Rebellion of Hatuey
The situation for the conquerors became very difficult in Baracoa. They hoped to find a docile and peaceful population, but soon they had to face the attack of their inhabitants.
In 1511, Diego Velázquez set out from Hispaniola to conquer the island of Caobana (Cuba). He was preceded, however, by Hatuey, who fled Hispaniola with a party of four hundred in canoes and warned the inhabitants of Caobana about what to expect from the Spaniards.
The people of Caobana (Cuba) could not believe Hatuey's message, and few joined him to fight. Hatuey resorted to guerrilla tactics against the Spaniards, and was able to confine them to their fort at Baracoa.
Hatuey was able to gather about 300 armed men with macanas, stone axes and wooden lances, to confront the conquerors.
The Spaniards had firearms, lances and swords of steel. They were protected by shields, helmets and meshes of metal, and they counted, also, with the horse and the tracker dog.
This cacique knew the enemy's superiority that should face, hence he put in practice the tactics used by the Indians in The Spaniard, that is to say, to attack the Spaniards for surprise and to disappear quickly. Lacking in experience in military actions, these attacks were made with great shouting, alerting the Spaniards who responded with the fire of their weapons and they caused them great number of low.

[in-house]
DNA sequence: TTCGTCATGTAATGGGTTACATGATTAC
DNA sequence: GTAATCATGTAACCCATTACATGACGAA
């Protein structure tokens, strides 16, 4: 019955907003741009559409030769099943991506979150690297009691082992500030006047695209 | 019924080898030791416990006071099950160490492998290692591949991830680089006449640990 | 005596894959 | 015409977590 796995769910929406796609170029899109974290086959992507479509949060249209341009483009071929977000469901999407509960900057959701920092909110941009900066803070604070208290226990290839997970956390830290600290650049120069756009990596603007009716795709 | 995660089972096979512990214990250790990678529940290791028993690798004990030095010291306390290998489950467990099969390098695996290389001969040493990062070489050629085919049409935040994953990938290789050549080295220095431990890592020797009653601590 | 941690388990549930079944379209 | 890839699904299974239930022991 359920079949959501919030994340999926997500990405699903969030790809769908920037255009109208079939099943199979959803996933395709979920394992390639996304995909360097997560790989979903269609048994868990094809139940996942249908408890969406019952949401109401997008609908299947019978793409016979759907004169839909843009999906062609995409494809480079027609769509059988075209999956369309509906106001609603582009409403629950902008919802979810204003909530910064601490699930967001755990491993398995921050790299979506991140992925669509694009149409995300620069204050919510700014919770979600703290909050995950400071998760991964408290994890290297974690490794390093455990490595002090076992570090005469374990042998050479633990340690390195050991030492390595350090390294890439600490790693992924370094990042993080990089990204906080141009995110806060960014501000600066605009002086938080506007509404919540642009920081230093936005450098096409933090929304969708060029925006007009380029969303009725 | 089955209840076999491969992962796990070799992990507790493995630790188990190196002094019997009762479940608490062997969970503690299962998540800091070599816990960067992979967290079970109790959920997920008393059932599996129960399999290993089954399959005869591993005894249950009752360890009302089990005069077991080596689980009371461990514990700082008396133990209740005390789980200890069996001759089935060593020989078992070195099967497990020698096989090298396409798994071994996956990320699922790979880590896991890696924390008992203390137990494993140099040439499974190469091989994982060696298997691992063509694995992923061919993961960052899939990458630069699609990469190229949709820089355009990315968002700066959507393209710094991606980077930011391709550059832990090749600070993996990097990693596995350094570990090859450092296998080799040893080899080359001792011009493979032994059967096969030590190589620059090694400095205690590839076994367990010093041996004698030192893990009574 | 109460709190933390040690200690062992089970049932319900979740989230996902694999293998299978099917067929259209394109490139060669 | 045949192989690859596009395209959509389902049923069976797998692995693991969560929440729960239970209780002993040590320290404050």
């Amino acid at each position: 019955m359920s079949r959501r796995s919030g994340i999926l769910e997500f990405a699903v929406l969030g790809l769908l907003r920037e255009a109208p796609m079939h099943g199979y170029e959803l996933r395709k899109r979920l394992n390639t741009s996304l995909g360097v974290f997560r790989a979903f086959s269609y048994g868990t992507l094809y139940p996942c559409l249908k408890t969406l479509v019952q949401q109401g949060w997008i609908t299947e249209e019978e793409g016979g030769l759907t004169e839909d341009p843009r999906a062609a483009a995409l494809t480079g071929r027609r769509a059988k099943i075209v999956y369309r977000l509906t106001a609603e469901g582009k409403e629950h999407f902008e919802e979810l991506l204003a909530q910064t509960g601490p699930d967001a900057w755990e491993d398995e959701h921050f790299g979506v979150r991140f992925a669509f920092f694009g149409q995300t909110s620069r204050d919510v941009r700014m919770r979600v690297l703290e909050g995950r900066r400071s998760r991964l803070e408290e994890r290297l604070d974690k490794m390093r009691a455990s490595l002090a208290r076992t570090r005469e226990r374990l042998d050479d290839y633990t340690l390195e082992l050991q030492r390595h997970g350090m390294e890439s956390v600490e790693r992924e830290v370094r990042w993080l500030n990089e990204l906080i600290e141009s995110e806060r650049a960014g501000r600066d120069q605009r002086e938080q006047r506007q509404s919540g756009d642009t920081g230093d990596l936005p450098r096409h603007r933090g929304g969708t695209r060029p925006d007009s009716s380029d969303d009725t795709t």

Hatuey burned alive by the Spaniards
Diego Velázquez, for the experience that had acquired in The Spaniard, knew that when the Indians lost their cacique, they were disorganized and they escaped, for that reason he concentrated all his effort on capturing Hatuey.
Eventually the Spaniards succeeded in capturing him. Velázquez wanted to let a warning to the aborigines. On February 2, 1512, he was tied to a stake and burned alive at Yara.
The rebellion of Hatuey constitutes the first manifestation of fight of the aboriginal struggle of Cuba against the exploitation and for the men's rights to be free.